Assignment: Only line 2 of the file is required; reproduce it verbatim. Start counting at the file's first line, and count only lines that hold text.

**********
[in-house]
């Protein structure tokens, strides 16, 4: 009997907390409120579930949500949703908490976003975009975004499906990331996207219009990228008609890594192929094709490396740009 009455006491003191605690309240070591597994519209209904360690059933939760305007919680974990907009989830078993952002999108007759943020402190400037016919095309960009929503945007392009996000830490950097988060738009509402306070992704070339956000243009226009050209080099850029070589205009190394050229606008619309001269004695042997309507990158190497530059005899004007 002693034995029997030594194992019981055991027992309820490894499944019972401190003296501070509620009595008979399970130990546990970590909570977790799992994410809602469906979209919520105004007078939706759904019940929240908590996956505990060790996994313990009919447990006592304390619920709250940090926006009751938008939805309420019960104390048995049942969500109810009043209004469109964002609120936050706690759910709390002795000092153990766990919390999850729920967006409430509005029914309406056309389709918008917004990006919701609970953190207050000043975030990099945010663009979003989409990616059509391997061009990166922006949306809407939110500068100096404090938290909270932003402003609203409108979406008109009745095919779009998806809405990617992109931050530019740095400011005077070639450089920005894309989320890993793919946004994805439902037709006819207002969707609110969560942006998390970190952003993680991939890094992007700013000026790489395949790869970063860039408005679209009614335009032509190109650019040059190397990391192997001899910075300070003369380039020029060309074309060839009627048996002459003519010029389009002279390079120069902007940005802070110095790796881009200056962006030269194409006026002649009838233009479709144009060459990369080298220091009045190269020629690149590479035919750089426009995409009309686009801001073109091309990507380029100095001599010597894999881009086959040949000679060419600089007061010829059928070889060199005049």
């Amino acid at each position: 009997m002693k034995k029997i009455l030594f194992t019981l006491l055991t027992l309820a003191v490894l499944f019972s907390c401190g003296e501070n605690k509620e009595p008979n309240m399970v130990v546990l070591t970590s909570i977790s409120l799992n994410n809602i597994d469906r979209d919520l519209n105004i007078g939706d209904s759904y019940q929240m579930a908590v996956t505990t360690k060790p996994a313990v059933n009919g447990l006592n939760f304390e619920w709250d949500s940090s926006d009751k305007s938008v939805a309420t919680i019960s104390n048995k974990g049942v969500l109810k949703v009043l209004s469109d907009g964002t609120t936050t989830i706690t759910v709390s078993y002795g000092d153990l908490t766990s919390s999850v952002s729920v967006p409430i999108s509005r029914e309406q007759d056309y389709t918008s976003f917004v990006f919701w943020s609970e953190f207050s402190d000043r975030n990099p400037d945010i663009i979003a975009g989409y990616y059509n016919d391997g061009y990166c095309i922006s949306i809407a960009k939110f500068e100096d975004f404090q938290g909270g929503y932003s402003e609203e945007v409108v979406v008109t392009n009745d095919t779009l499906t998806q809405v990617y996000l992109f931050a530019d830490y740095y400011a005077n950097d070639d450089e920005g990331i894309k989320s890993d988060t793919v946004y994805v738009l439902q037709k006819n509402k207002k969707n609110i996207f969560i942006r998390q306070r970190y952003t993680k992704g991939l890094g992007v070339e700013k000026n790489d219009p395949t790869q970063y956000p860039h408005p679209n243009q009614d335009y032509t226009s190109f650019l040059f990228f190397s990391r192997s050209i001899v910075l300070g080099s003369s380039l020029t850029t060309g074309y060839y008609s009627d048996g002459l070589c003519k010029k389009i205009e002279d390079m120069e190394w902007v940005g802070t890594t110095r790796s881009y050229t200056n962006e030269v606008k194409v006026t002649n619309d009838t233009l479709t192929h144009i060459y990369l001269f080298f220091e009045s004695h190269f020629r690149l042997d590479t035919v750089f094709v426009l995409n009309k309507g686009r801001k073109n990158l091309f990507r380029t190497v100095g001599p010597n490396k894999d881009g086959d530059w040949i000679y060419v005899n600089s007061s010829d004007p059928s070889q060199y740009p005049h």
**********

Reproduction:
């Protein structure tokens, strides 16, 4: 009997907390409120579930949500949703908490976003975009975004499906990331996207219009990228008609890594192929094709490396740009 009455006491003191605690309240070591597994519209209904360690059933939760305007919680974990907009989830078993952002999108007759943020402190400037016919095309960009929503945007392009996000830490950097988060738009509402306070992704070339956000243009226009050209080099850029070589205009190394050229606008619309001269004695042997309507990158190497530059005899004007 002693034995029997030594194992019981055991027992309820490894499944019972401190003296501070509620009595008979399970130990546990970590909570977790799992994410809602469906979209919520105004007078939706759904019940929240908590996956505990060790996994313990009919447990006592304390619920709250940090926006009751938008939805309420019960104390048995049942969500109810009043209004469109964002609120936050706690759910709390002795000092153990766990919390999850729920967006409430509005029914309406056309389709918008917004990006919701609970953190207050000043975030990099945010663009979003989409990616059509391997061009990166922006949306809407939110500068100096404090938290909270932003402003609203409108979406008109009745095919779009998806809405990617992109931050530019740095400011005077070639450089920005894309989320890993793919946004994805439902037709006819207002969707609110969560942006998390970190952003993680991939890094992007700013000026790489395949790869970063860039408005679209009614335009032509190109650019040059190397990391192997001899910075300070003369380039020029060309074309060839009627048996002459003519010029389009002279390079120069902007940005802070110095790796881009200056962006030269194409006026002649009838233009479709144009060459990369080298220091009045190269020629690149590479035919750089426009995409009309686009801001073109091309990507380029100095001599010597894999881009086959040949000679060419600089007061010829059928070889060199005049």